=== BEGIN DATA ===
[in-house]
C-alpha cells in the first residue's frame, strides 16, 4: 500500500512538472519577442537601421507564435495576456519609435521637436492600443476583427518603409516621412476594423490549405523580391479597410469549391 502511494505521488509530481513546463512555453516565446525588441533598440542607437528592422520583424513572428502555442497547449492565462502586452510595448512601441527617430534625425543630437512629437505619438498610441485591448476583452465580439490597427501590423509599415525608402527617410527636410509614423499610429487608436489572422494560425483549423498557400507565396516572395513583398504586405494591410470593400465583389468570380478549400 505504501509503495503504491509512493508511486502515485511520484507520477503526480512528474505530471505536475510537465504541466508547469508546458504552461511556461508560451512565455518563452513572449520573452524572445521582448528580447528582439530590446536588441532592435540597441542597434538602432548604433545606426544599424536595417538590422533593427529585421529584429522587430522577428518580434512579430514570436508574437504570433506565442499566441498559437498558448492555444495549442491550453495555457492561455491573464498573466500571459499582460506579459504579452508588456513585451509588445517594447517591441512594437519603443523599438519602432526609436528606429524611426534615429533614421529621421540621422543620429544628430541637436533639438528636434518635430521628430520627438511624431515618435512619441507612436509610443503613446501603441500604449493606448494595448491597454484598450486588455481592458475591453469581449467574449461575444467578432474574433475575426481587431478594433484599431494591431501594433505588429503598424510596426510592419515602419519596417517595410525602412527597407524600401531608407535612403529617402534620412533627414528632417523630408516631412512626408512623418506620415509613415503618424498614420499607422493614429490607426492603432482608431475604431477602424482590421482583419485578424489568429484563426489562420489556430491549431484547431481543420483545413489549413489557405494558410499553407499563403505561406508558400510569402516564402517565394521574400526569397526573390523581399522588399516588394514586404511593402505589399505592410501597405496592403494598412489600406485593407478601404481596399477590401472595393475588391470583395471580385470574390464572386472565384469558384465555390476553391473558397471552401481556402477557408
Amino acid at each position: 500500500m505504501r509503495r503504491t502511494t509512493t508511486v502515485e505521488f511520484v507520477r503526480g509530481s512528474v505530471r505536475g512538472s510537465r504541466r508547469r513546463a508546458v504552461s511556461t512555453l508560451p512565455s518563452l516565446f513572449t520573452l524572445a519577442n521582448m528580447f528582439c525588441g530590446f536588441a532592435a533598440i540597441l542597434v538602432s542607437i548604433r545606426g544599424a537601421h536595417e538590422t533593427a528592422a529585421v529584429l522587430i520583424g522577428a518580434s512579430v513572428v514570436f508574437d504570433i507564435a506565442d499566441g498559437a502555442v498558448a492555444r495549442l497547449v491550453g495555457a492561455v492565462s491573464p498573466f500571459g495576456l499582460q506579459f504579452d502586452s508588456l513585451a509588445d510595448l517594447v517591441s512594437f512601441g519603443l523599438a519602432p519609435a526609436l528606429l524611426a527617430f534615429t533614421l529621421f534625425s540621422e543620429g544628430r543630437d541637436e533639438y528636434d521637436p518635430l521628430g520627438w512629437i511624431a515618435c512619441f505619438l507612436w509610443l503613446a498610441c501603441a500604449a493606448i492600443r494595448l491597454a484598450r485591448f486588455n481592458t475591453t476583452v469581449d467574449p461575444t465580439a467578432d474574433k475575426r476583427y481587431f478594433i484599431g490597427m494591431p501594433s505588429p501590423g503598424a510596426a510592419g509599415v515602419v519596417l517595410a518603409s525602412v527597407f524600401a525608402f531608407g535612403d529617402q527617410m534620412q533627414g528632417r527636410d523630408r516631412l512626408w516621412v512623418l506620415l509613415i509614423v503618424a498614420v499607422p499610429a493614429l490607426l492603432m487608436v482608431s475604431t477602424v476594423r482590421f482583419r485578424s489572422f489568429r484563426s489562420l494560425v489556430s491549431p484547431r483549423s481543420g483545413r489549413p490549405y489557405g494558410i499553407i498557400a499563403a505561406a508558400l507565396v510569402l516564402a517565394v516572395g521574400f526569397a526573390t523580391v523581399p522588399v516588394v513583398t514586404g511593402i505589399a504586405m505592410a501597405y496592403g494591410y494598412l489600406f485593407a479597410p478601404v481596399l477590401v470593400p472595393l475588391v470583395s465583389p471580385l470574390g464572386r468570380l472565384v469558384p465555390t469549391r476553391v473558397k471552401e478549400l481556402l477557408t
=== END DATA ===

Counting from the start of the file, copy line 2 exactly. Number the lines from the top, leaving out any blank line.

C-alpha cells in the first residue's frame, strides 16, 4: 500500500512538472519577442537601421507564435495576456519609435521637436492600443476583427518603409516621412476594423490549405523580391479597410469549391 502511494505521488509530481513546463512555453516565446525588441533598440542607437528592422520583424513572428502555442497547449492565462502586452510595448512601441527617430534625425543630437512629437505619438498610441485591448476583452465580439490597427501590423509599415525608402527617410527636410509614423499610429487608436489572422494560425483549423498557400507565396516572395513583398504586405494591410470593400465583389468570380478549400 505504501509503495503504491509512493508511486502515485511520484507520477503526480512528474505530471505536475510537465504541466508547469508546458504552461511556461508560451512565455518563452513572449520573452524572445521582448528580447528582439530590446536588441532592435540597441542597434538602432548604433545606426544599424536595417538590422533593427529585421529584429522587430522577428518580434512579430514570436508574437504570433506565442499566441498559437498558448492555444495549442491550453495555457492561455491573464498573466500571459499582460506579459504579452508588456513585451509588445517594447517591441512594437519603443523599438519602432526609436528606429524611426534615429533614421529621421540621422543620429544628430541637436533639438528636434518635430521628430520627438511624431515618435512619441507612436509610443503613446501603441500604449493606448494595448491597454484598450486588455481592458475591453469581449467574449461575444467578432474574433475575426481587431478594433484599431494591431501594433505588429503598424510596426510592419515602419519596417517595410525602412527597407524600401531608407535612403529617402534620412533627414528632417523630408516631412512626408512623418506620415509613415503618424498614420499607422493614429490607426492603432482608431475604431477602424482590421482583419485578424489568429484563426489562420489556430491549431484547431481543420483545413489549413489557405494558410499553407499563403505561406508558400510569402516564402517565394521574400526569397526573390523581399522588399516588394514586404511593402505589399505592410501597405496592403494598412489600406485593407478601404481596399477590401472595393475588391470583395471580385470574390464572386472565384469558384465555390476553391473558397471552401481556402477557408